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Engineering LibreTexts

1.3: Soil Erosion Processes

  • Page ID
    21309
  • Abbreviations

    ARS – Agriculture Research Service
    ASA – American Society of Agronomy
    CSSA – Crop Science Society of America
    EPA – US Environmental Protection Agency
    PDF – Portable Document Format
    RUSLE – Revised Universal Soil Loss Equation
    SSSA – Soil Science Society of America
    URL – Uniform Resource Locator
    US – United States
    USDA – US Department of Agriculture
    USLE – Universal Soil Loss Equation
    WEPP – Water Erosion Prediction Project
    WEPS – Wind Erosion Prediction System
    WEQ – Wind Erosion Equation

    Coastal Erosion

    In this landscape photograph, houses along the beach extend to the horizon, each standing on pilings as the sand below the houses due to the sand below the houses eroding away. In the foreground a pile of large brown sandbags are piled along the shoreline in a failed attempt to protect homes from further beach erosion. Whitecapped waves crash along the beach.
    Beach erosion at the Outer Banks of North Carolina. Photograph by David Crouse, courtesy of SoilScience.info.

    National Research Council. 2007. “Chapter 2 Understanding Erosion on Sheltered Shores.” In Mitigating Shore Erosion Along Sheltered Coasts, 25–43. Washington, D.C.: The National Academies Press. https://doi.org/10.17226/11764.

    This book chapter from the National Research Council includes information on the fundamentals of shoreline erosion. The chapter has three sections: “The Physics of Coastal Erosion,” “Spatially and Temporally Variable Factors Controlling Coastal Erosion,” and “Implications of Geomorphic Settings for Erosion Mitigation Strategies.”

    Short, A. D. 2012. “Coastal Processes and Beaches.” Nature Education Knowledge 3 (10): 15. https://www.nature.com/scitable/knowledge/library/coastal-processes-and-beaches-26276621.

    This Nature Education Knowledge Project web page uses an encyclopedia-style approach to convey concepts of coastal processes and beaches. Short provides concise summaries of major coastal processes, including wave generation and types, tides and tidal currents, wind and currents, sea level, and overviews of beach systems, beach sediment types and sources, beach subsystems, beach types, and barriers. This web page includes many relevant and useful photographs and figures, as well as additional reading.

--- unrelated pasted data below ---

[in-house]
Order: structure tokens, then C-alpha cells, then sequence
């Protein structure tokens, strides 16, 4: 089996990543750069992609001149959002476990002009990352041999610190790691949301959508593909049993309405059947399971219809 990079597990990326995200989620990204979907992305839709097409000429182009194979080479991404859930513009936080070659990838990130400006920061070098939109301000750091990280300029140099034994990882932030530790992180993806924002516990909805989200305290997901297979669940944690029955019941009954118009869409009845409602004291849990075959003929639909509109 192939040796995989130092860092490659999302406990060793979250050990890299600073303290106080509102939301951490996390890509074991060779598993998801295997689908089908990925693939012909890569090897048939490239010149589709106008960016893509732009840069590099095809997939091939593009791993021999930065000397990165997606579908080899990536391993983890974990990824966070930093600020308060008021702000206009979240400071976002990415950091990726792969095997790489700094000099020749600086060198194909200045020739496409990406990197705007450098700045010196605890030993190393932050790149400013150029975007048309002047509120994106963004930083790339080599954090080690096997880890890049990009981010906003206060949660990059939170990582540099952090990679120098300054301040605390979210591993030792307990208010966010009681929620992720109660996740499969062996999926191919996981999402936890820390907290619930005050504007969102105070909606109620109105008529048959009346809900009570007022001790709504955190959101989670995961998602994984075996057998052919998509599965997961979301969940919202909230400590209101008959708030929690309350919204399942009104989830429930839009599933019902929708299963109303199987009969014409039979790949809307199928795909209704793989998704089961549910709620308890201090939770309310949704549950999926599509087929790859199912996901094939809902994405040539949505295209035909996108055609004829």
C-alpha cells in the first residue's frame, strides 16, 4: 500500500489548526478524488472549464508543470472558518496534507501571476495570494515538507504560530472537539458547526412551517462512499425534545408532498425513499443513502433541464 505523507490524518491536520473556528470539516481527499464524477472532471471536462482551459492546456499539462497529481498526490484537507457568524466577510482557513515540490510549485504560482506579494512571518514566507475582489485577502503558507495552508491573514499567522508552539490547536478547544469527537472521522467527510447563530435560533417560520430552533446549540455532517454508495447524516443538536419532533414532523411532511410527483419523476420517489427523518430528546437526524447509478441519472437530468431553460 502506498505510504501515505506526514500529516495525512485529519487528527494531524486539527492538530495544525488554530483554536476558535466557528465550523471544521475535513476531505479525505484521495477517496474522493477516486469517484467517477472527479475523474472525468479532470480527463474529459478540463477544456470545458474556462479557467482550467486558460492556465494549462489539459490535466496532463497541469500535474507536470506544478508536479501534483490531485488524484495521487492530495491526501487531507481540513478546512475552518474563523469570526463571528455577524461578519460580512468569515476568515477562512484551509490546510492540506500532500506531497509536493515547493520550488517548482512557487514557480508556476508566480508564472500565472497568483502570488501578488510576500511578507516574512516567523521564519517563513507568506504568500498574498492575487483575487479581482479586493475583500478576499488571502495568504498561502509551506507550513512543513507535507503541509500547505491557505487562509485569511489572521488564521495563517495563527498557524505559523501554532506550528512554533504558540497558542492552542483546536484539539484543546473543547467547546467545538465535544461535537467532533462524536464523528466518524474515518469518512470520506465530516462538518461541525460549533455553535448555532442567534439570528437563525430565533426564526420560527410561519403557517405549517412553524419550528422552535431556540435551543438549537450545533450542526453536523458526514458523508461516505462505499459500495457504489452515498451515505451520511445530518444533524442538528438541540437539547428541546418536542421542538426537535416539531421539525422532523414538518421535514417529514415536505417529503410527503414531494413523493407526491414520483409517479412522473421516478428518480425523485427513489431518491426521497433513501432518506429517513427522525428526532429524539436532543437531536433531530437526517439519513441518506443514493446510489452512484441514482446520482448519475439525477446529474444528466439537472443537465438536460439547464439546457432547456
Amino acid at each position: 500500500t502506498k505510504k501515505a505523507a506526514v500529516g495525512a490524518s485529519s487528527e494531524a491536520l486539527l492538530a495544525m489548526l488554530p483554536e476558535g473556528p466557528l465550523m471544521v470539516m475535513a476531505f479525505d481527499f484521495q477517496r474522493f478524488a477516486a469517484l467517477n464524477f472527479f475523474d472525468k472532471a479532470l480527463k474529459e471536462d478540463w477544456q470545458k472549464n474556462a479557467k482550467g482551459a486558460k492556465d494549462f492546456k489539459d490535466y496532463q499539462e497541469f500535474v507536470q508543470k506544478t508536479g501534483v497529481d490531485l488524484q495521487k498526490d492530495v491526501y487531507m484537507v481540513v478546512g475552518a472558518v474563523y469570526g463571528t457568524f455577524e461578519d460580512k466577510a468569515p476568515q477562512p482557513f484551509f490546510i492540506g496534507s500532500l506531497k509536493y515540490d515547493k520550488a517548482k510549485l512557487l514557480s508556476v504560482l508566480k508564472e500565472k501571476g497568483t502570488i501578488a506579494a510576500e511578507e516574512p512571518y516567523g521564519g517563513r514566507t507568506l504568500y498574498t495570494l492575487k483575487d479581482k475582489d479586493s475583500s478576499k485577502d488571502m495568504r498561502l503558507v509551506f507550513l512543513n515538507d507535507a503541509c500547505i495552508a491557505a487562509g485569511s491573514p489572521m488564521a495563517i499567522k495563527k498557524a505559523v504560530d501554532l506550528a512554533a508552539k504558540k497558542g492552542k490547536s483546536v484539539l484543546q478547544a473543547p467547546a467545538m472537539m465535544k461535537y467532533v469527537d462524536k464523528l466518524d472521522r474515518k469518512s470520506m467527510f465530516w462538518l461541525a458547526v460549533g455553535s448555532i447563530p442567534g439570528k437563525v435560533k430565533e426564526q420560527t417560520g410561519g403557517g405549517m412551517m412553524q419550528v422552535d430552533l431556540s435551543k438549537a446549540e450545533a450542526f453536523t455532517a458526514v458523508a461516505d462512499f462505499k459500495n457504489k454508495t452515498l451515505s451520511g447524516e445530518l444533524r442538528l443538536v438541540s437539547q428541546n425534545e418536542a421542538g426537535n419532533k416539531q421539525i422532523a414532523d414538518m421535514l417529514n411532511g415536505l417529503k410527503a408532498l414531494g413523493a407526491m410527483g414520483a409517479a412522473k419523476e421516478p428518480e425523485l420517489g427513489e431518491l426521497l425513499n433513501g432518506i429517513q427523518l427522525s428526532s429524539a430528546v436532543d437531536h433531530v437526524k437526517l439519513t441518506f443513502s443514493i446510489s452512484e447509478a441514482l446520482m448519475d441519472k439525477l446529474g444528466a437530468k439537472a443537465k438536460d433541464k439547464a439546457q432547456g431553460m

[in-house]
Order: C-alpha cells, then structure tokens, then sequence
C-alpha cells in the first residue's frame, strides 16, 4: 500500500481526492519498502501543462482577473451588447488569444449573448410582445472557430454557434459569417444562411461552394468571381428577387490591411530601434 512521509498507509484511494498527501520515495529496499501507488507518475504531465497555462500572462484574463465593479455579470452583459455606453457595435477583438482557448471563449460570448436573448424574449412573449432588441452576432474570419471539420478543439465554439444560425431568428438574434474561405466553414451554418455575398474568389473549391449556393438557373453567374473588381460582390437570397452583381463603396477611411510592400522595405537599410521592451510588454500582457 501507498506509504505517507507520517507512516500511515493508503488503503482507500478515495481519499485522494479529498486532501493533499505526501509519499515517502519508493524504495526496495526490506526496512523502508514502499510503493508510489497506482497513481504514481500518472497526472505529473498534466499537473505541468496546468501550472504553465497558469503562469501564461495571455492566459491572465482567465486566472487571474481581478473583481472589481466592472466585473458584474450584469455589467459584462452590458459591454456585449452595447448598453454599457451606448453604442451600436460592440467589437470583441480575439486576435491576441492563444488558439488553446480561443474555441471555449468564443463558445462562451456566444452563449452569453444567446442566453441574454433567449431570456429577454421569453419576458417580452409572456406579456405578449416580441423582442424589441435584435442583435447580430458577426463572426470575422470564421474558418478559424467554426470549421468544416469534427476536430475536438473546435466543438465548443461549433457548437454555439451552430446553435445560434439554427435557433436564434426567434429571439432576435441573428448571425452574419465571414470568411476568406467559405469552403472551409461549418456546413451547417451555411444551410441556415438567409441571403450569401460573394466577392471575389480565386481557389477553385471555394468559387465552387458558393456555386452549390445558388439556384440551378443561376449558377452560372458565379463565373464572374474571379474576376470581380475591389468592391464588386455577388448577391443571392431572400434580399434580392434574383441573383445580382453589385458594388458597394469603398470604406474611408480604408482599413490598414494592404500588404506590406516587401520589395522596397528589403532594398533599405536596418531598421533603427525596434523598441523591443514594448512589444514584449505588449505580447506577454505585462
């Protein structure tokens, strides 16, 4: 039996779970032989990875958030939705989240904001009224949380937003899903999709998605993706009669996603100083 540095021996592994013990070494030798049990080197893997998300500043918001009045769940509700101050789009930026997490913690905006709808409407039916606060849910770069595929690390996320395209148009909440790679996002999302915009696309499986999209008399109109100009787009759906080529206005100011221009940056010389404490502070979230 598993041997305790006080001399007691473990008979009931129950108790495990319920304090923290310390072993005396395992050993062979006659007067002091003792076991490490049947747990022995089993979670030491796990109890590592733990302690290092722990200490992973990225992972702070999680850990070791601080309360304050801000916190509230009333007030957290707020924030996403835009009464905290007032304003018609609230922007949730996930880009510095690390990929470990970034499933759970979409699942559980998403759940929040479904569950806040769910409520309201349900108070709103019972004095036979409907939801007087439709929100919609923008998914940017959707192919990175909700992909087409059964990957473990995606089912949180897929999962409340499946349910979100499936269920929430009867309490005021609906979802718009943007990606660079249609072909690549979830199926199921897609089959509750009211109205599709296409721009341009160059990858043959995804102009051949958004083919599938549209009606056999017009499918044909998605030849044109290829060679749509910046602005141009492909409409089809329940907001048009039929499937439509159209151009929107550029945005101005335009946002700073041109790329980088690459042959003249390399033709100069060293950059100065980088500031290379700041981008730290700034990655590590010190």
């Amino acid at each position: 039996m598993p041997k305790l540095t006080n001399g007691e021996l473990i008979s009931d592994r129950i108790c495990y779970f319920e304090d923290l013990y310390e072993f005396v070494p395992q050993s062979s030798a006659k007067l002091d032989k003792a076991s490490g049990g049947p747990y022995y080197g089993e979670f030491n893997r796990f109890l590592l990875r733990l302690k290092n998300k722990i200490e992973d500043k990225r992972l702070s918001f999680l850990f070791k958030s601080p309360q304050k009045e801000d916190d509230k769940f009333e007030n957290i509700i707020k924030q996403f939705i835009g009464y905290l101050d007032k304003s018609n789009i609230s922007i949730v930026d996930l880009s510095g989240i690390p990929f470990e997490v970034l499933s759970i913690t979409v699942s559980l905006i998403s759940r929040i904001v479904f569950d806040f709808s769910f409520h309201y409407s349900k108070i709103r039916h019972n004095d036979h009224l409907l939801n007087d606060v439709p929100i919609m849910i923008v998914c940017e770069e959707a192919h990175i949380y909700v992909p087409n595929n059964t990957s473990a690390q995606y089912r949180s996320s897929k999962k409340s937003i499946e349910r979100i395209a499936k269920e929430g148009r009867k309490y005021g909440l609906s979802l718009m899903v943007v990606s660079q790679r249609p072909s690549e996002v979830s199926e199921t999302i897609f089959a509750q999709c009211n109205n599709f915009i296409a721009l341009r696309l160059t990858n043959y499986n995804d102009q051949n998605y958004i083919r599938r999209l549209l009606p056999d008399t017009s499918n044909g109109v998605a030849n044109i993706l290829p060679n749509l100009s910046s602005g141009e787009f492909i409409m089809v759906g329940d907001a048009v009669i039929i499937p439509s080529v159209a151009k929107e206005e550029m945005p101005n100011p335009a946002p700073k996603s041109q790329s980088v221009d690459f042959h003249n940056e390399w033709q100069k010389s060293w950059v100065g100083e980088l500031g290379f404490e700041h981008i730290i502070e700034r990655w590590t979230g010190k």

Sloss, C. R., M. Shepherd, and P. Hesp. 2012. “Coastal Dunes: Geomorphology.” Nature Education Knowledge 3 (10): 2. https://www.nature.com/scitable/knowledge/library/coastal-dunes-geomorphology-25822000.

    This Nature Education Knowledge Project web page uses an encyclopedia-style approach to describe coastal dunes. Sloss begins with an explanation of the classification of coastal dunes and explains primary dunes and secondary dunes. Primary dunes are the result of accumulated beach sediment. Over time, primary dunes are increasingly influenced by vegetation as they become isolated from the beach. Types of primary dunes include incipient, established, and relict foredunes. Eventually primary dunes become so cut off from the sediment supply and prevailing erosional processes from the beach that secondary dunes form. Secondary dunes include blowouts, parabolic dunes, and transgressive sand sheets and dunefields. Photographs and diagrams provide visual examples of each dune type. The webpage has references and recommended readings at the end.

    Streambank Erosion

    A landscape photograph of a field with bare, black soil that was freshly tilled up to the edge of a stream that disects the landscape through the center of the image. The stream has sparse green plants, but is mostly bare due to recent streambank erosion.
    Streambank erosion along a stream in Iowa. Photograph by Lynn Betts, courtesy of the USDA NRCS.

    Burnette, Matthew C., and Carmen T. Agouridis. 2014. “Streambank Erosion.” Extension Publication AEN-124. Lexington, KY: University of Kentucky. http://www.ca.uky.edu/agc/pubs/aen/aen124/aen124.pdf.

    In this extension publication from the University of Kentucky, Burnette and Agouridis define streambank erosion, identify its causes, and explain why it is problematic. Then, they describe practices used to minimize streambank erosion and list relevant considerations for implementing these practices. Streambank erosion was identified as a source of concern because it leads to aquatic habitat destruction, loss of agricultural land, and safety issues. Among the methods to reduce streambank erosion are increasing stream access to the floodplain, reshaping the stream channel to direct flow away from the banks, and populating streambanks with deep-rooted riparian vegetation.

    EPA Office of Water. 2007a. “Chapter 5: Streambank and Shoreline Erosion.” In National Management Measures to Control Nonpoint Source Pollution from Hydromodification, 5.1-9. EPA 841-B-07-002. Washington, D.C.: US EPA. https://www.epa.gov/nps/hydromodification-and-habitat-alteration-national-management-measures.

    This chapter on streambank and shoreline erosion is in the EPA’s book, National Management Measures to Control Nonpoint Source Pollution from Hydromodification, a book intended to help assist states, tribes, and the public reduce nonpoint source pollution of surface and groundwater. Streambank erosion is a source of nonpoint source pollution with sediment and sediment-bound contaminants. The EPA lists and explains human activities that change stream characteristics, hydraulics, and/or morphology that ultimately contribute to streambank erosion. In this chapter, the EPA states that to stabilize streambanks, either vegetation or engineered structures may be used, noting further that the level of streambank exposure to severe erosional forces determines the method of stabilization. The EPA goes on to list tips and provide guidance in properly constructing and implementing stabilization structures and practices, including site preparation, practices to avoid, and maintaining structures or practices.